After the programme, the usual notices were given. Mrs. Smith congratulated the Club upon the success of the Twelfth Night Festival. She expressed the thanks of the Club to Miss Haughton; and the Secretary was requested to send letters of thanks to Mrs. W. M. Smith, Miss Steibler, Mrs. Banlett, and Mrs. Corner whose work had given such happy results.
(Signed) Lucy T. Latane.
Sec. pro tem.
The 815th Meeting.
The 815 regular meeting of the Woman's Literary Club Of Baltimore was held on Tuesday, January 19th, 1915, and was presided over by Mrs. Alan P. Smith the First Vice-President.
After the minutes of the previous meeting had been read
and approved, and the usual notices given, the programme prepared by the Committee on Foreign Travel, under Mrs. Charles W. Lord, was given.
The first paper, by Mrs. Lord, was entitled "The Belgium I Knew And Loved." She took her listeners with her as, in memory, she visited again the places seen in a happy tour of Belgium five years ago. Her niece, who was a schoolgirl at a convent in Liege, had permission to spend her holiday this way if the and would not take her out of the kingdom. So the two went back and forth according to the whim of the day. Mrs. Lord spoke with admiration of Brussels and Ghent and Bruges; of Antwerp with its chimes and its spires of Mechlin lace and of the glorious art galleries. The convent taught maiden in-
terpreted many paintings that represented scenes in the lives of the saints. Mrs. Laurent was equally interested in the scientific farming and the horticulture for which Belgium was famous – alas, that we must say was! Mrs. Lord concluded her paper with the reading of her poem to the "Belgium Women," which all were glad to hear again.
The second paper was by Mrs. William C. Moore, and was called "With Mrs. Cross in Edinburgh." A charming trip through Loch Sormond [?] And they Trossachs [?] Was recalled for our pleasure and the joys of sight seeing in Edinburgh. It was on the coach from Inverness, in the Scotch mist, that the land piercing voice of "Mrs. Cross of Nebraska" was first heard asking questions and quoting "The Lady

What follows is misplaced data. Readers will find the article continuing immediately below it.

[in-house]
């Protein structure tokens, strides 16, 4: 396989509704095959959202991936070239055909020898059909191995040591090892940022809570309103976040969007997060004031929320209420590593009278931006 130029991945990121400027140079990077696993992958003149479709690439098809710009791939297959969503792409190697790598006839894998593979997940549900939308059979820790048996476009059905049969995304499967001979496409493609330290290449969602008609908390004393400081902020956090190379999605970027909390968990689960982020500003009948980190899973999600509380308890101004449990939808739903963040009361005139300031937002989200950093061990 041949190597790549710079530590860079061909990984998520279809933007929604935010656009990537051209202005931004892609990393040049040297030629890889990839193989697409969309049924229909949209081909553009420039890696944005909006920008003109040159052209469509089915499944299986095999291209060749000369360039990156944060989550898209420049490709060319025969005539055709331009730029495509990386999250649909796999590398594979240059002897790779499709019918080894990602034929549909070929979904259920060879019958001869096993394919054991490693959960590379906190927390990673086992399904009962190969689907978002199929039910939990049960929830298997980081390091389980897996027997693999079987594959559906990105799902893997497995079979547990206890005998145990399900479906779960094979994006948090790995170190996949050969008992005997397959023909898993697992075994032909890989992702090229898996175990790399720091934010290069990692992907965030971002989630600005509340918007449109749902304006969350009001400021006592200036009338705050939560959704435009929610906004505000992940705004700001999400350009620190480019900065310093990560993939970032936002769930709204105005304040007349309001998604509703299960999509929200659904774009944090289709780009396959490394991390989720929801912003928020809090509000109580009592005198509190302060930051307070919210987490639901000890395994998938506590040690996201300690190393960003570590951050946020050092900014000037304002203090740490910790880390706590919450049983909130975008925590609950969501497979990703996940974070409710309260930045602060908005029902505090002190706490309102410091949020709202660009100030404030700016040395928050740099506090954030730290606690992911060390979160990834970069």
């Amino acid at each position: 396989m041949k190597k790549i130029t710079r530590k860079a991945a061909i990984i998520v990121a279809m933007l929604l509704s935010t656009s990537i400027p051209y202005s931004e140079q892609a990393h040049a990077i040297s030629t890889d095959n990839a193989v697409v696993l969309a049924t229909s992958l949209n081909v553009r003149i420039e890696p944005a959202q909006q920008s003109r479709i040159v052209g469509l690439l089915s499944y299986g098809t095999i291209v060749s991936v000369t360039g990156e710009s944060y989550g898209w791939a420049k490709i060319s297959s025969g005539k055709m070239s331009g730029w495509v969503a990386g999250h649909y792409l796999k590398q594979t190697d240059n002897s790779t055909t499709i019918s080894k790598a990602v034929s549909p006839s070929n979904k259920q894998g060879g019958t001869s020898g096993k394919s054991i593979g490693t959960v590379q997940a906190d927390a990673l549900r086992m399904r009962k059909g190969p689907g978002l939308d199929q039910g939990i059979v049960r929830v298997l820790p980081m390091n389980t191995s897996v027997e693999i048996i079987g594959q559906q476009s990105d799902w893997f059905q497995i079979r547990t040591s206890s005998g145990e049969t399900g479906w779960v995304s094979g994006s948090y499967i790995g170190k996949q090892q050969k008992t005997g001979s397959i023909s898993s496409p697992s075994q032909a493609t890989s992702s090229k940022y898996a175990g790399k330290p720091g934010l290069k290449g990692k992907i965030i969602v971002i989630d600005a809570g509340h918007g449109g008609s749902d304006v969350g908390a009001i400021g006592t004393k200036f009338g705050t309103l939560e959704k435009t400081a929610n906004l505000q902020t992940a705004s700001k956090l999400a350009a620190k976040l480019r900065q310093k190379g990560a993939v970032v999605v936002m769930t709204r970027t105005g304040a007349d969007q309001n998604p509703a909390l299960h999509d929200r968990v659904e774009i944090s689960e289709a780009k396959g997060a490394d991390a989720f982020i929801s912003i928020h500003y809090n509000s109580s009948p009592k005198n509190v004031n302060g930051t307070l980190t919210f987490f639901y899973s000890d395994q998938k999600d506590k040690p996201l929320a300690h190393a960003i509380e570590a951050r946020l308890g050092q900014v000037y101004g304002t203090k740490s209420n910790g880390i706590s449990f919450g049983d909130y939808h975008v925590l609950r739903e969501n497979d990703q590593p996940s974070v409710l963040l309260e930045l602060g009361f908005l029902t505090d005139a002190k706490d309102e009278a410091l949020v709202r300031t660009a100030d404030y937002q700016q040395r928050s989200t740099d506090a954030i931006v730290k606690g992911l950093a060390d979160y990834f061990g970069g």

of the Late" for the benefit of the public. Fate kept the parties together so the scenes of the Canongate, the pathos of Holywood, the lights of the New Town at night – all were accompanied by the questions and the remarks of the very literal Mrs. Cross, who, for instance, did not believe it possible that seven people could have had supper in as small a room as the famous supper room of Queen Mary. But Mrs. Moore said that as they went toward the castle, and she passed the places associated with Burras and Scott and Boswell and Stevenson "the way was peopled with the shadowy shapes who shut out the people of the present" and even Mrs. Cross was forgotten. She described very vividly the beauty of the Castle and the gardens and
the changes of weather as sudden and as effective as the dropping of the curtain upon an opera scene.
Mrs. Smith thanked the Committee for the pleasure the programme had given, and the meeting adjourned to discuss the papers further over the teacups.
The 816th Meeting.
The 816th regular meeting of the Woman's Literary Club of Baltimore was held Tuesday, January 26th, 1915, the First Vice-President, Mrs. Alan P. Smith presiding. The minutes of the previous meeting were read by Miss Lucy Latané, who, in the absence of the Recording Secretary, had filled the position, and were accepted.